Despite the abundance of computational research on nasal drug delivery, there is a distinct lack of articulate instructions for guidance on what could be the “best” way to use the commercially available sprayers. First, numerical studies often do not use a realistic distribution of droplet sizes while simulating topical sprays. Focusing on specific droplet diameters is resourceful while studying the detailed nuances of transport characteristics in that size range; however this somewhat limits the applicability of the subsequent findings while predicting the performance of real sprays, which have a wide variability of droplet sizes in each spray shot. Secondly, the inter-subject anatomic variations also render it difficult to identify a generic spray orientation that can work for all and ensures maximal delivery of drugs at the diseased locations inside the nose.

In this study, we have numerically tracked the transport of therapeutic particulates from over-the-counter nasal sprays via inhaled airflow. The computational fluid dynamics (CFD) models of droplet transport and the in silico prediction of their deposition sites along the nasal airway walls have been compared with in vitro spray experiments in 3D-printed solid replicas of the same anatomic reconstructions. We have proposed a new strategy of nasal spray usage and the recommendation is supported by a significant improvement in target site particulate deposition (TSPD), when compared to the prevalent spray use techniques. The study also expounds20,21,22 on the potential of CFD as a tool in nasal ailment treatment and subject-specific prognosis, and can contribute to the emergence of non-invasive personalized therapeutics and treatment strategies.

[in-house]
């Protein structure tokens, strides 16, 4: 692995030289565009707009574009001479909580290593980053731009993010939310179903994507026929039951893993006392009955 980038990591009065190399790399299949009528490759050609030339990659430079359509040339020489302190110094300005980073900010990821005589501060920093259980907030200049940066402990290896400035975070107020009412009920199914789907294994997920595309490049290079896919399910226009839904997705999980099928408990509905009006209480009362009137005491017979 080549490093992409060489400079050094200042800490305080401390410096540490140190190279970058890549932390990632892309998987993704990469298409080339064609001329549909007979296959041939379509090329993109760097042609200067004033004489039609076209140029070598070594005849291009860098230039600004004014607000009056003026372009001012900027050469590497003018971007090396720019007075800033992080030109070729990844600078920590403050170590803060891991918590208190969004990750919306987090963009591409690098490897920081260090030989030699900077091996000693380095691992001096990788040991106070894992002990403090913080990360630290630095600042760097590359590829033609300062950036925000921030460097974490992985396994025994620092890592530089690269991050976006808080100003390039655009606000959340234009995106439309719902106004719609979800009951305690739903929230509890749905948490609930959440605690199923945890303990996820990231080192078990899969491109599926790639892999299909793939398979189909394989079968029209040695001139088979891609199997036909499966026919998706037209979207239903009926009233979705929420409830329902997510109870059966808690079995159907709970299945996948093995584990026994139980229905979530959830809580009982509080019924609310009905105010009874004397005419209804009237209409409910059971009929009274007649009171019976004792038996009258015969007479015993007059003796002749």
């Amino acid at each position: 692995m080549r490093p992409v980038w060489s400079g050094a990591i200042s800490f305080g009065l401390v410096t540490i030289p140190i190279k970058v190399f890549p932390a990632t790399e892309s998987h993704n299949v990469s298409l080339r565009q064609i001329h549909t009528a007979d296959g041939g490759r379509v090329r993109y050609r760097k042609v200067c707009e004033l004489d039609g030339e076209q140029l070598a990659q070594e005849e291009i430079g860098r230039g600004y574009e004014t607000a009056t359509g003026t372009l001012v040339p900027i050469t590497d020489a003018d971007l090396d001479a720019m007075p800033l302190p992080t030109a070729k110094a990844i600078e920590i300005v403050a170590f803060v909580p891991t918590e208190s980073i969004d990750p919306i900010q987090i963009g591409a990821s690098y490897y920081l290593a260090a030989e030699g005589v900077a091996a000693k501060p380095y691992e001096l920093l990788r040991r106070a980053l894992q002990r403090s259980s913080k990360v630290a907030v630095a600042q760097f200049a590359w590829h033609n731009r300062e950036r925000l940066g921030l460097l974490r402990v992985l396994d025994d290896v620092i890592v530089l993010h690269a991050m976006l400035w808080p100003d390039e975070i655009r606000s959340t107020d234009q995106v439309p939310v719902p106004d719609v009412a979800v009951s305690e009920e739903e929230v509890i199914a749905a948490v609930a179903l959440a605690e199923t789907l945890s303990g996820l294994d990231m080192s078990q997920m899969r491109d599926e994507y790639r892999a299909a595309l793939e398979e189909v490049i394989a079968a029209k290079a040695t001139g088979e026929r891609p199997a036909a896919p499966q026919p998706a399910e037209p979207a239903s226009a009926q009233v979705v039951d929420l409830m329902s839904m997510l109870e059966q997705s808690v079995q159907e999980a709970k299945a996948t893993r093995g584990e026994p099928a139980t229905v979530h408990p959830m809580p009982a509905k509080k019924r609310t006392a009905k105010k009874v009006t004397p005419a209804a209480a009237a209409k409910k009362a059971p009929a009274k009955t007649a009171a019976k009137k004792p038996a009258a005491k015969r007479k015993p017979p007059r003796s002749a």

Preliminary results pertaining to this work have featured at the American Physical Society (APS) – Division of Fluid Dynamics Annual Meetings23,24 and at the International Society for Aerosols in Medicine (ISAM) Congress25,26,27.


Anatomic reconstructions